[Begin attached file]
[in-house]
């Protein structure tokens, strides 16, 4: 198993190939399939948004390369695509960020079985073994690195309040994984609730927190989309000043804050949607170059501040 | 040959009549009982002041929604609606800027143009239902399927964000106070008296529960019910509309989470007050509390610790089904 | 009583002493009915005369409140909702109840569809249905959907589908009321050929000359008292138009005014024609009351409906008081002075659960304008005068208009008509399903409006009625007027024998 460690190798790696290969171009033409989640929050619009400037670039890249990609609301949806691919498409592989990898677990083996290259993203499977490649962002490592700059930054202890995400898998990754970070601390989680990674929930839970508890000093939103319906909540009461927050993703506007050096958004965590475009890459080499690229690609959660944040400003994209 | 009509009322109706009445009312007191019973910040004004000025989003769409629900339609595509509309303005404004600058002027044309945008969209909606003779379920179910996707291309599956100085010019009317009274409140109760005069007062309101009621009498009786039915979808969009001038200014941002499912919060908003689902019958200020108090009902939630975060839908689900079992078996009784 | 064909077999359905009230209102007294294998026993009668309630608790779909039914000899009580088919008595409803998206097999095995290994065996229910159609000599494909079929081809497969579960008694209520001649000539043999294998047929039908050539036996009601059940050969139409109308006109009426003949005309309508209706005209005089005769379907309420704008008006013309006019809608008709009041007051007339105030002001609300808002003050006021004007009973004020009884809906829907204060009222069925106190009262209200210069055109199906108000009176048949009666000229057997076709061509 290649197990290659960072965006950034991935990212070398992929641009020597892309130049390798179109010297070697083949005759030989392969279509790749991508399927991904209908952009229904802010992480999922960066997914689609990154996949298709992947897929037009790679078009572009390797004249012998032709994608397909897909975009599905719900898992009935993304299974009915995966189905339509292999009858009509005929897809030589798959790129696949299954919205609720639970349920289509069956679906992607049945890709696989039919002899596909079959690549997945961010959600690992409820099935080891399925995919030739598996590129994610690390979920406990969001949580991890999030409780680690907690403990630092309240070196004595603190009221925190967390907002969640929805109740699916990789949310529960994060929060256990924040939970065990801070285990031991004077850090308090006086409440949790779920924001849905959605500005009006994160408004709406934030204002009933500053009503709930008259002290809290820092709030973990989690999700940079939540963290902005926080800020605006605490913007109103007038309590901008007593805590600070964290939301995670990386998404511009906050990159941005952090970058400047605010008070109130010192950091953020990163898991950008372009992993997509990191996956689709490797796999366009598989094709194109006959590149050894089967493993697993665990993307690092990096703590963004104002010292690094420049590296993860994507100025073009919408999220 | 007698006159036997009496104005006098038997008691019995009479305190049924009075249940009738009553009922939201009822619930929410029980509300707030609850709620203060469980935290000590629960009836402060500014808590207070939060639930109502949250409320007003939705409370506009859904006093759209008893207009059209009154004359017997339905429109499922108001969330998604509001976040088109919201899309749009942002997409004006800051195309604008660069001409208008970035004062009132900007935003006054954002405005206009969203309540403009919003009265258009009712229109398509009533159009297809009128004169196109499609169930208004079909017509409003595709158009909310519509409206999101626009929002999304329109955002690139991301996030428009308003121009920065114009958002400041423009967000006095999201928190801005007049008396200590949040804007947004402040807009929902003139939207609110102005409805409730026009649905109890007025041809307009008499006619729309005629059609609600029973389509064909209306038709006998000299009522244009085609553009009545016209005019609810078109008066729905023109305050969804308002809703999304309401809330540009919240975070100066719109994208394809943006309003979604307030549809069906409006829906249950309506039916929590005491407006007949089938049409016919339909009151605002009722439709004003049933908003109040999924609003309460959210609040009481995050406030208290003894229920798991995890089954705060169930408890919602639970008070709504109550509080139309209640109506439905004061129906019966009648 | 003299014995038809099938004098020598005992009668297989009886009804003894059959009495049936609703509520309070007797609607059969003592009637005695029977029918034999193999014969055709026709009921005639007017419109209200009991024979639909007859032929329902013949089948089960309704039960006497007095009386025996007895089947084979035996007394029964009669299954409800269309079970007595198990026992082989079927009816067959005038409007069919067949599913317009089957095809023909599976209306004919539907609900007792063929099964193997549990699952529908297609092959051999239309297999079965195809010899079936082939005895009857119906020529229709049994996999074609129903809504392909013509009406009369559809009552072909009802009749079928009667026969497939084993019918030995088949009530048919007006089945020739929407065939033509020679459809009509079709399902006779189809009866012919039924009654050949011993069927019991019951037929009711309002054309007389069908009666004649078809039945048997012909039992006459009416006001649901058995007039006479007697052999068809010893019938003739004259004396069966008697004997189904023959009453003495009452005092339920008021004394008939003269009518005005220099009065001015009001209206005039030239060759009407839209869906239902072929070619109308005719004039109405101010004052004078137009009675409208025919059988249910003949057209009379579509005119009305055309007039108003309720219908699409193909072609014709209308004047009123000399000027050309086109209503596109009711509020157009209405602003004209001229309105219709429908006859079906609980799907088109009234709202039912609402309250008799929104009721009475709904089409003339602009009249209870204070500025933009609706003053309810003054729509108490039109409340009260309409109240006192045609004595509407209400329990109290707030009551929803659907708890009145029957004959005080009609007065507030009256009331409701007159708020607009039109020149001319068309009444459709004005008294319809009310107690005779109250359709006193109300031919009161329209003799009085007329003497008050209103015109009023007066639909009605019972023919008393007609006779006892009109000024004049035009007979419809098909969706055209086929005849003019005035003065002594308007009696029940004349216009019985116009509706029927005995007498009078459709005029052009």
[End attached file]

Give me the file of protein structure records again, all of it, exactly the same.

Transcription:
[in-house]
């Protein structure tokens, strides 16, 4: 198993190939399939948004390369695509960020079985073994690195309040994984609730927190989309000043804050949607170059501040 | 040959009549009982002041929604609606800027143009239902399927964000106070008296529960019910509309989470007050509390610790089904 | 009583002493009915005369409140909702109840569809249905959907589908009321050929000359008292138009005014024609009351409906008081002075659960304008005068208009008509399903409006009625007027024998 460690190798790696290969171009033409989640929050619009400037670039890249990609609301949806691919498409592989990898677990083996290259993203499977490649962002490592700059930054202890995400898998990754970070601390989680990674929930839970508890000093939103319906909540009461927050993703506007050096958004965590475009890459080499690229690609959660944040400003994209 | 009509009322109706009445009312007191019973910040004004000025989003769409629900339609595509509309303005404004600058002027044309945008969209909606003779379920179910996707291309599956100085010019009317009274409140109760005069007062309101009621009498009786039915979808969009001038200014941002499912919060908003689902019958200020108090009902939630975060839908689900079992078996009784 | 064909077999359905009230209102007294294998026993009668309630608790779909039914000899009580088919008595409803998206097999095995290994065996229910159609000599494909079929081809497969579960008694209520001649000539043999294998047929039908050539036996009601059940050969139409109308006109009426003949005309309508209706005209005089005769379907309420704008008006013309006019809608008709009041007051007339105030002001609300808002003050006021004007009973004020009884809906829907204060009222069925106190009262209200210069055109199906108000009176048949009666000229057997076709061509 290649197990290659960072965006950034991935990212070398992929641009020597892309130049390798179109010297070697083949005759030989392969279509790749991508399927991904209908952009229904802010992480999922960066997914689609990154996949298709992947897929037009790679078009572009390797004249012998032709994608397909897909975009599905719900898992009935993304299974009915995966189905339509292999009858009509005929897809030589798959790129696949299954919205609720639970349920289509069956679906992607049945890709696989039919002899596909079959690549997945961010959600690992409820099935080891399925995919030739598996590129994610690390979920406990969001949580991890999030409780680690907690403990630092309240070196004595603190009221925190967390907002969640929805109740699916990789949310529960994060929060256990924040939970065990801070285990031991004077850090308090006086409440949790779920924001849905959605500005009006994160408004709406934030204002009933500053009503709930008259002290809290820092709030973990989690999700940079939540963290902005926080800020605006605490913007109103007038309590901008007593805590600070964290939301995670990386998404511009906050990159941005952090970058400047605010008070109130010192950091953020990163898991950008372009992993997509990191996956689709490797796999366009598989094709194109006959590149050894089967493993697993665990993307690092990096703590963004104002010292690094420049590296993860994507100025073009919408999220 | 007698006159036997009496104005006098038997008691019995009479305190049924009075249940009738009553009922939201009822619930929410029980509300707030609850709620203060469980935290000590629960009836402060500014808590207070939060639930109502949250409320007003939705409370506009859904006093759209008893207009059209009154004359017997339905429109499922108001969330998604509001976040088109919201899309749009942002997409004006800051195309604008660069001409208008970035004062009132900007935003006054954002405005206009969203309540403009919003009265258009009712229109398509009533159009297809009128004169196109499609169930208004079909017509409003595709158009909310519509409206999101626009929002999304329109955002690139991301996030428009308003121009920065114009958002400041423009967000006095999201928190801005007049008396200590949040804007947004402040807009929902003139939207609110102005409805409730026009649905109890007025041809307009008499006619729309005629059609609600029973389509064909209306038709006998000299009522244009085609553009009545016209005019609810078109008066729905023109305050969804308002809703999304309401809330540009919240975070100066719109994208394809943006309003979604307030549809069906409006829906249950309506039916929590005491407006007949089938049409016919339909009151605002009722439709004003049933908003109040999924609003309460959210609040009481995050406030208290003894229920798991995890089954705060169930408890919602639970008070709504109550509080139309209640109506439905004061129906019966009648 | 003299014995038809099938004098020598005992009668297989009886009804003894059959009495049936609703509520309070007797609607059969003592009637005695029977029918034999193999014969055709026709009921005639007017419109209200009991024979639909007859032929329902013949089948089960309704039960006497007095009386025996007895089947084979035996007394029964009669299954409800269309079970007595198990026992082989079927009816067959005038409007069919067949599913317009089957095809023909599976209306004919539907609900007792063929099964193997549990699952529908297609092959051999239309297999079965195809010899079936082939005895009857119906020529229709049994996999074609129903809504392909013509009406009369559809009552072909009802009749079928009667026969497939084993019918030995088949009530048919007006089945020739929407065939033509020679459809009509079709399902006779189809009866012919039924009654050949011993069927019991019951037929009711309002054309007389069908009666004649078809039945048997012909039992006459009416006001649901058995007039006479007697052999068809010893019938003739004259004396069966008697004997189904023959009453003495009452005092339920008021004394008939003269009518005005220099009065001015009001209206005039030239060759009407839209869906239902072929070619109308005719004039109405101010004052004078137009009675409208025919059988249910003949057209009379579509005119009305055309007039108003309720219908699409193909072609014709209308004047009123000399000027050309086109209503596109009711509020157009209405602003004209001229309105219709429908006859079906609980799907088109009234709202039912609402309250008799929104009721009475709904089409003339602009009249209870204070500025933009609706003053309810003054729509108490039109409340009260309409109240006192045609004595509407209400329990109290707030009551929803659907708890009145029957004959005080009609007065507030009256009331409701007159708020607009039109020149001319068309009444459709004005008294319809009310107690005779109250359709006193109300031919009161329209003799009085007329003497008050209103015109009023007066639909009605019972023919008393007609006779006892009109000024004049035009007979419809098909969706055209086929005849003019005035003065002594308007009696029940004349216009019985116009509706029927005995007498009078459709005029052009």